“I’m not so sure,” she said. “He might have been more inclined to listen to you if it hadn’t been for me. But he was jealous. You might have become friends—you have much in common. If you had—think what an alliance that might have been—a sorcerer and a master of the old science arts—both out for revenge on my homeland. Now that cannot be, and the wheels are turning to bring you into a struggle to the death. Supposing I really hated you both? It wouldn’t make a bit of difference—now.”
“Do you?” he asked.
“ . . . And I’d be damned if I’d tell you.”
“You wouldn’t have to sleep with me. Once those wheels are in motion a roll in the hay wouldn’t alter them.”
“It might make the winner more disposed to leave us alone, out of a certain fondness.”
“And telling him about it might have just the opposite effect.”
“It’s a good thing I’m talking principles and not cases,” she replied, touching his shoulder again. “As I said, I do feel like a pawn, though, and you wanted to know why. As for your last question, I was answering it as things could be, not informing you. It was the wrong question, anyhow.”
“You’re too tough to be a pawn,” he said, “and you know who the only woman on the board is. And we can sleep with a sword between us if you want.”
“It is not cold steel that I want,” she said, moving nearer.
He saw a pale blue strand drifting by, but he ignored it.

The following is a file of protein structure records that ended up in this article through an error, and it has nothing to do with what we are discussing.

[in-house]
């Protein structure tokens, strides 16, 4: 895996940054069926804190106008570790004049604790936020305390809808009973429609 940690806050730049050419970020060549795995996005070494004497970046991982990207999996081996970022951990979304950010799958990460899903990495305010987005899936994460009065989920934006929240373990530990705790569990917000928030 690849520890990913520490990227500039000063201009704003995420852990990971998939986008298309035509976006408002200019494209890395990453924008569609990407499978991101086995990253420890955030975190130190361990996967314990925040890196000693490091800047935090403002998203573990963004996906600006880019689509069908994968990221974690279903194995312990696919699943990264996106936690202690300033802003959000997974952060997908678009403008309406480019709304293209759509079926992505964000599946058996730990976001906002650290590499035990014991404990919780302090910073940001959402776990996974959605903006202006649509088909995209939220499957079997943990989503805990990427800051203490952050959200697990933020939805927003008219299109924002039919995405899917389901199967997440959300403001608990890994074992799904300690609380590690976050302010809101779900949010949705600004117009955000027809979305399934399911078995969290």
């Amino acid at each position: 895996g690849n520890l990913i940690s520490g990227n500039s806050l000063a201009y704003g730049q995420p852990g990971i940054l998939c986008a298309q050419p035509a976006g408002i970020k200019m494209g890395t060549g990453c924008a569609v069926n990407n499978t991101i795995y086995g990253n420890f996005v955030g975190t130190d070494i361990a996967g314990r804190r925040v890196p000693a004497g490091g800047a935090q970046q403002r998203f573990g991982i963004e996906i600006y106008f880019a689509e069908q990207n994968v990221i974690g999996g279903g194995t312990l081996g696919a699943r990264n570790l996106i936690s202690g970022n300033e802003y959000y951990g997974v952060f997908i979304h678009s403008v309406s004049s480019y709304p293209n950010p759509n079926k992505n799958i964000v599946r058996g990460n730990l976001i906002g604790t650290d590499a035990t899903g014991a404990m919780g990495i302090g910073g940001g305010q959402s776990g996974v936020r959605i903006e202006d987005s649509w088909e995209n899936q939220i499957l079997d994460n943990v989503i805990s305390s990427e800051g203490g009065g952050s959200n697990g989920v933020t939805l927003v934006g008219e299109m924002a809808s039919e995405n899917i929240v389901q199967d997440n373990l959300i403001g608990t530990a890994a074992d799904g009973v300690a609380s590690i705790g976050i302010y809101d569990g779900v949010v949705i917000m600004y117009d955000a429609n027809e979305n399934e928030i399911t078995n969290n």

Everything shouldn’t be gimmicked,
* * *
He heard the voices again, in that place where he drifted between sleep and wakefulness.
“Mouseglove, Mouseglove, Mouseglove . . . ”
Yes. It was not the first time he had heard them—weak yet insistent, calling to him—and on awakening he always forgot the small chorus. But this time there seemed more strength to the calls, almost as if he might come away with the memory, this time . . .
He began to remember his circumstances, sprawled in the secret apartment atop Anvil Mountain, unwilling guest of Mark Marakson, a.k.a. Dan Chain, taboo-breaking engineer from the east village. He was trying to find a way out, past the man’s gnome-like legions and electronic spies, trying to learn to fly one of the small craft—small, yes, not like the battle-wagons with the six-man crews, two cannons and a rack of bombs he had seen take off earlier, sailing in every which direction across the sky, rotors whirling, wings tilting all about them—small, just right for himself and the jewelled figurines which would make him his fortune . . .
He was moved a jot and two tittles nearer awakening yet still the chirping cries came to him. It was almost as if . . .
He tried. Suddenly, somewhere inside himself, he answered.
“We bring warning.”
“Who are you?”
Immediately, his dreamsight began to function. He seemed to stand at the center of a low-ceilinged room, illuminated by seven enormous candles. A figure, human in outline, stood behind each of them. The flames obscured the faces, and no matter how he turned or stared, nothing more of them was revealed to him.
“You sleep with the figures beneath your head,” said the one at the extreme left—a woman’s voice—and immediately he knew.
Four men, two women and one of uncertain gender, out of red metal, studded in peculiar places with jewels of many colors . . . Somehow, they addressed him now:
“We gained power when the Triangle of Int was unbalanced by the heir of Rondoval,” said the second figure—a man.
“We are the spirits of sorcerers vanquished by Det and bound to his statuettes,” said the third—a tall man.
“We exist now mainly to serve him or his successor,” said the fourth—a woman with a beautiful soprano voice.
“We see futures and their likelihoods,” said the fifth—a gruff-voiced man.